The Roman Arch bridge starts with instructions for mixing your own voussoirs (the curved arch pieces) using the provided molds and casting compound. This was a little tricky and our first attempts came out too dry and crumbly. Fortunately there was enough material to cover a few mistakes, so we tried again. The second time we had good results (a real-life lesson in persistence) and building the bridge itself was a snap.

We also built the truss bridge, which as you can see from the photo was sturdy enough to support several little Matchbox cars. The kids had fun painting the landscape base with the paints (included). We even filled the river bed with water for a nice touch of realism when the paint had dried.

We haven't finished the suspension bridge as we only have the two towers completed so far, but those went together fairly easily.

The kit includes: plastic landscape base, paints, glue, and brushes, bridge parts, casting compound, sandpaper (for smoothly the finished voussoirs), a 48-page architecture book that covers a bit of the history and engineering involved in bridge building, and easy-to-follow instructions.

Additional notes: 

Bridge-Building Kit

Review Date: 
3-27-2007
Reviewed by: 

The Art of Construction

Projects and Principles for Beginning Engineers and Architects
Book cover: 'The Art of Construction: Projects and Principles for Beginning Engineers and Architects'
Author(s): 
Mario Salvadori
ISBN: 
1 556 520 808
Copyright: 
1990
Publisher: 
Chicago Review Press
Binding: 
Softcover
Number of pages: 
160 pages
Grade / Age level: 
Review: 

Reading Level: Ages 9-12

The Art of Construction (originally published in 1979 under the title Building: The Fight Against Gravity) is one of the finest examples of books that help children understand principles of science as applied to real life situations - in particular buildings and making sure that they stay up in spite of gravity and natural disasters.

Children are introduced to important concepts like "tension" and "compression" with simple hands on exercises to help understand and remember them. Most chapters include a somewhat-more-involved construction project to teach these principles (and have a lot of fun in the process). Numerous illustrations make concepts and clearer and aid in understanding the building projects.

The text is very engaging and easy-to-understand. We've found it ideal as a read-aloud with a group. Our co-op has been using it somewhere in the 2nd to 4th grade range, although it could certainly used by much older students (all the way through high school would be reasonable). The engineer dads in our co-op have been very impressed with the book and the concepts the children study.

The chapter titles are as follows (and give you a little glimpse of the content and style):

  • From Cave to Skyscraper
  • Building a Tent
  • What is a Beam?
  • What do We Build Structures With?
  • The Floor of Your Room
  • A Steel Frame...Made Out of Paper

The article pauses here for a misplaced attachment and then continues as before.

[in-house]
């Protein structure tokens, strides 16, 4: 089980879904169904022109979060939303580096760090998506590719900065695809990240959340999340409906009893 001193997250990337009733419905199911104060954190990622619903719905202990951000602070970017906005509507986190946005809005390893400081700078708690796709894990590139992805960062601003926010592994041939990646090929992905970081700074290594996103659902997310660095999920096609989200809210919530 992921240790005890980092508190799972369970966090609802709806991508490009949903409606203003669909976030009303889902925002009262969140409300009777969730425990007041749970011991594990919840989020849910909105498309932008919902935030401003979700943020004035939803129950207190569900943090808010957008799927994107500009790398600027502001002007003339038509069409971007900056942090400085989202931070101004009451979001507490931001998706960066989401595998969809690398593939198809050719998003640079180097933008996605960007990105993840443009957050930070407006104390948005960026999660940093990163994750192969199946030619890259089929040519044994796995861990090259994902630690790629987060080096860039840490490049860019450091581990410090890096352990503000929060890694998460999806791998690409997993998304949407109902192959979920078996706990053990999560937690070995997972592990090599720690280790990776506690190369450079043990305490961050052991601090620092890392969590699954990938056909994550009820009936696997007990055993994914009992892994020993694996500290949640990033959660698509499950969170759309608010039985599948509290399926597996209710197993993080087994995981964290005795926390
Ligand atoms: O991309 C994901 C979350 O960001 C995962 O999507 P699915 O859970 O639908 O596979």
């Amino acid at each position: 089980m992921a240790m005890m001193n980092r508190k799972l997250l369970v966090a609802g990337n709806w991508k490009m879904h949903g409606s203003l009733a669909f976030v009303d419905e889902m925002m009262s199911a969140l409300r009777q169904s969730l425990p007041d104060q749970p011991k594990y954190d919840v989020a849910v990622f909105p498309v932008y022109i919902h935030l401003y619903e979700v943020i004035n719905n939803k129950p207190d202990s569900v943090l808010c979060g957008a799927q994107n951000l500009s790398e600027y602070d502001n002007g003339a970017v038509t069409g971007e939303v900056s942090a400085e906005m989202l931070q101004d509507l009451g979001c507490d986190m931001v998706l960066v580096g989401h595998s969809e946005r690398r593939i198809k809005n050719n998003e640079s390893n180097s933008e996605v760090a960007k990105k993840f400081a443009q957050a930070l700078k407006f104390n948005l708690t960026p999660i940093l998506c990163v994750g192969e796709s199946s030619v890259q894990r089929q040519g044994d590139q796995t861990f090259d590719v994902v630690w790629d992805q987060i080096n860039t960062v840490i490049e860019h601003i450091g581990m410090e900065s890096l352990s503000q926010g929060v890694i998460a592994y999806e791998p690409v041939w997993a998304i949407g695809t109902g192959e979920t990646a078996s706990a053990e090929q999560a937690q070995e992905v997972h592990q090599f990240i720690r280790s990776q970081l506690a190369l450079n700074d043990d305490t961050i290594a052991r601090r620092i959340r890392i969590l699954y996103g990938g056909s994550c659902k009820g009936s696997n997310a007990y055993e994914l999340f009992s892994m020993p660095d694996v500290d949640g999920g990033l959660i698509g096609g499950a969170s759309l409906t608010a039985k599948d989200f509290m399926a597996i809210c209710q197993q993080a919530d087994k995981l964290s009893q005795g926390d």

• The Part of the Building You Don't See
  • What Tornadoes, Earthquakes and Changes in Temperature Can Do
  • How to Fight Tornadoes and Earthquakes
  • Ropes and Cables
  • Sticks and Stones
  • Strings and Sticks
  • Shape and Strength
  • Barrels, Dishes, Butterflies, Bicycles Wheels and Eggs
  • Balloons...and Back to the Tent

Here are a few random sample paragraphs to give you a sense of the style and substance:

"If you had one of your friends put your hands on each other's shoulders and move your feet away from each other, you will become a full arch and feel compressed by each other's weight. But if your shoes slip on the floor and you begin to slide apart, the arch will collapse. Its ends must be firmly anchored to prevent it from spreading apart." (pg. 15)

"The best way to understand how the frame of a building works is to build one. A good model of a steel frame can be built with paper, provided we first build the separate elements of the frame: the columns, the beams, and the floors. A column should not take too much floor room, but must be strong enough to carry the compressive loads without buckling under them. A column buckles, that is, bends under compression along its axis, if it is too thin. Take a plastic ruler, stand it up, and push downward on it: there comes a point when the ruler will bend out." (page 39)

"The purpose of a building's structure is to guarantee that the building will stand up under all the loads and forces acting on it: the weights, the pressure of the wind, the forces due to temperature changes, and, possibly, the shaking caused by earthquakes. The builders want to make sure that the building will not collapse, and they hope it will not even be damaged, since in the first case it may kill people and in the second it may be costly to repair. They also want to make sure that the building will not move around. If a house were to slide down the slope of the hill it is built on, or if a skyscraper were to be toppled by the wind, the buildings would have failed their purpose, even if their structures might sometimes ed up undamaged." (page 57)

This is one of the books that I want to be sure each of my children have a chance to study sometime during their school years. Highly recommended!

Review Date: 
10-29-05
Reviewed by: